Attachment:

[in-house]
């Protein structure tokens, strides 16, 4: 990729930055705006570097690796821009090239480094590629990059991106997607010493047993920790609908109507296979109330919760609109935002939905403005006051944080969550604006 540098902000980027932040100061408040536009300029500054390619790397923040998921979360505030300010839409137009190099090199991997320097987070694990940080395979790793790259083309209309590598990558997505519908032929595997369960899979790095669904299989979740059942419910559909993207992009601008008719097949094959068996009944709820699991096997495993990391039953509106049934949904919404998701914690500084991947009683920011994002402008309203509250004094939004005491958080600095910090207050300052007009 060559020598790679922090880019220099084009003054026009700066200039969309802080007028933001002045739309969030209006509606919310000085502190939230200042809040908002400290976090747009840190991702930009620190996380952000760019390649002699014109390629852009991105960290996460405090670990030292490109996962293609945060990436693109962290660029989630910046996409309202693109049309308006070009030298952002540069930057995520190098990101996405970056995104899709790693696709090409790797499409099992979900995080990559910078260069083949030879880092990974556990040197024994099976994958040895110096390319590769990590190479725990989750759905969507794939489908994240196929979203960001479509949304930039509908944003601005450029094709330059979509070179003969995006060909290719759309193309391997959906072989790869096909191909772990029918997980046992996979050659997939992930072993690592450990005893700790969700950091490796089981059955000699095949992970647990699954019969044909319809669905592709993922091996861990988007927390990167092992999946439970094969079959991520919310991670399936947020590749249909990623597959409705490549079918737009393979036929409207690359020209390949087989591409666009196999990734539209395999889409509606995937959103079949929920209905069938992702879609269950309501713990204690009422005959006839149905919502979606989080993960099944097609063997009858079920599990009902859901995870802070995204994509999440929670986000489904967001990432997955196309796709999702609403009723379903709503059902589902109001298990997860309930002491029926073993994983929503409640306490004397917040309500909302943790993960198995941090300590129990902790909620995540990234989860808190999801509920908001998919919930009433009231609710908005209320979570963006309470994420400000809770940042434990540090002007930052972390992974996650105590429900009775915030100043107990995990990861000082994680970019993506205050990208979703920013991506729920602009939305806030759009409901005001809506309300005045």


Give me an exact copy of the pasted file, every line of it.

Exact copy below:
[in-house]
């Protein structure tokens, strides 16, 4: 990729930055705006570097690796821009090239480094590629990059991106997607010493047993920790609908109507296979109330919760609109935002939905403005006051944080969550604006 540098902000980027932040100061408040536009300029500054390619790397923040998921979360505030300010839409137009190099090199991997320097987070694990940080395979790793790259083309209309590598990558997505519908032929595997369960899979790095669904299989979740059942419910559909993207992009601008008719097949094959068996009944709820699991096997495993990391039953509106049934949904919404998701914690500084991947009683920011994002402008309203509250004094939004005491958080600095910090207050300052007009 060559020598790679922090880019220099084009003054026009700066200039969309802080007028933001002045739309969030209006509606919310000085502190939230200042809040908002400290976090747009840190991702930009620190996380952000760019390649002699014109390629852009991105960290996460405090670990030292490109996962293609945060990436693109962290660029989630910046996409309202693109049309308006070009030298952002540069930057995520190098990101996405970056995104899709790693696709090409790797499409099992979900995080990559910078260069083949030879880092990974556990040197024994099976994958040895110096390319590769990590190479725990989750759905969507794939489908994240196929979203960001479509949304930039509908944003601005450029094709330059979509070179003969995006060909290719759309193309391997959906072989790869096909191909772990029918997980046992996979050659997939992930072993690592450990005893700790969700950091490796089981059955000699095949992970647990699954019969044909319809669905592709993922091996861990988007927390990167092992999946439970094969079959991520919310991670399936947020590749249909990623597959409705490549079918737009393979036929409207690359020209390949087989591409666009196999990734539209395999889409509606995937959103079949929920209905069938992702879609269950309501713990204690009422005959006839149905919502979606989080993960099944097609063997009858079920599990009902859901995870802070995204994509999440929670986000489904967001990432997955196309796709999702609403009723379903709503059902589902109001298990997860309930002491029926073993994983929503409640306490004397917040309500909302943790993960198995941090300590129990902790909620995540990234989860808190999801509920908001998919919930009433009231609710908005209320979570963006309470994420400000809770940042434990540090002007930052972390992974996650105590429900009775915030100043107990995990990861000082994680970019993506205050990208979703920013991506729920602009939305806030759009409901005001809506309300005045």